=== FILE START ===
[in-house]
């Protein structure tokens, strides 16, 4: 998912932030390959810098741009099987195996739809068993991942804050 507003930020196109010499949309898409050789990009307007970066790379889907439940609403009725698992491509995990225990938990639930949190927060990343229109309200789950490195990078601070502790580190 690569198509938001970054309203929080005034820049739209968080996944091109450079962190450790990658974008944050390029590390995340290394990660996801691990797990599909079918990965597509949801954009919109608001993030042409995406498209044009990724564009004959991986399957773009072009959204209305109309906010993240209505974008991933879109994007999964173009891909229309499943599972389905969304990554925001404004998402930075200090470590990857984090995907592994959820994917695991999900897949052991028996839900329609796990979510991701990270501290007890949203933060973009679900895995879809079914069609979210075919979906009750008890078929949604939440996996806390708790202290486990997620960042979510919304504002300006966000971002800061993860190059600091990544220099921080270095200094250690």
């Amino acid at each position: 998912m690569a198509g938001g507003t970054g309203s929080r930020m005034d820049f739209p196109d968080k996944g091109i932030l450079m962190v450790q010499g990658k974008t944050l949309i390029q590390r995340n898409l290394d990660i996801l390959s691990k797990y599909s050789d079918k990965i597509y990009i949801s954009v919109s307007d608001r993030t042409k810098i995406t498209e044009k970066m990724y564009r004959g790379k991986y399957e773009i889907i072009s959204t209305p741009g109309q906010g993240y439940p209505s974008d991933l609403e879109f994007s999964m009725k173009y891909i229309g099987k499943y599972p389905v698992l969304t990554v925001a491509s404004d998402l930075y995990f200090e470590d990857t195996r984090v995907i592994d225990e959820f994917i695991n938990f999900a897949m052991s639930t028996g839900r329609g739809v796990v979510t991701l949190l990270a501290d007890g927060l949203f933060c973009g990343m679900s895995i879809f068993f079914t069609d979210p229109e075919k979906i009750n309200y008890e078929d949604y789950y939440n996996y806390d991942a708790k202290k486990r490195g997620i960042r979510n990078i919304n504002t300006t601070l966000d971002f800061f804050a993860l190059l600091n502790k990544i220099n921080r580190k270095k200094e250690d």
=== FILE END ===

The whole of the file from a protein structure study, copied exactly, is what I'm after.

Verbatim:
[in-house]
């Protein structure tokens, strides 16, 4: 998912932030390959810098741009099987195996739809068993991942804050 507003930020196109010499949309898409050789990009307007970066790379889907439940609403009725698992491509995990225990938990639930949190927060990343229109309200789950490195990078601070502790580190 690569198509938001970054309203929080005034820049739209968080996944091109450079962190450790990658974008944050390029590390995340290394990660996801691990797990599909079918990965597509949801954009919109608001993030042409995406498209044009990724564009004959991986399957773009072009959204209305109309906010993240209505974008991933879109994007999964173009891909229309499943599972389905969304990554925001404004998402930075200090470590990857984090995907592994959820994917695991999900897949052991028996839900329609796990979510991701990270501290007890949203933060973009679900895995879809079914069609979210075919979906009750008890078929949604939440996996806390708790202290486990997620960042979510919304504002300006966000971002800061993860190059600091990544220099921080270095200094250690």
């Amino acid at each position: 998912m690569a198509g938001g507003t970054g309203s929080r930020m005034d820049f739209p196109d968080k996944g091109i932030l450079m962190v450790q010499g990658k974008t944050l949309i390029q590390r995340n898409l290394d990660i996801l390959s691990k797990y599909s050789d079918k990965i597509y990009i949801s954009v919109s307007d608001r993030t042409k810098i995406t498209e044009k970066m990724y564009r004959g790379k991986y399957e773009i889907i072009s959204t209305p741009g109309q906010g993240y439940p209505s974008d991933l609403e879109f994007s999964m009725k173009y891909i229309g099987k499943y599972p389905v698992l969304t990554v925001a491509s404004d998402l930075y995990f200090e470590d990857t195996r984090v995907i592994d225990e959820f994917i695991n938990f999900a897949m052991s639930t028996g839900r329609g739809v796990v979510t991701l949190l990270a501290d007890g927060l949203f933060c973009g990343m679900s895995i879809f068993f079914t069609d979210p229109e075919k979906i009750n309200y008890e078929d949604y789950y939440n996996y806390d991942a708790k202290k486990r490195g997620i960042r979510n990078i919304n504002t300006t601070l966000d971002f800061f804050a993860l190059l600091n502790k990544i220099n921080r580190k270095k200094e250690d």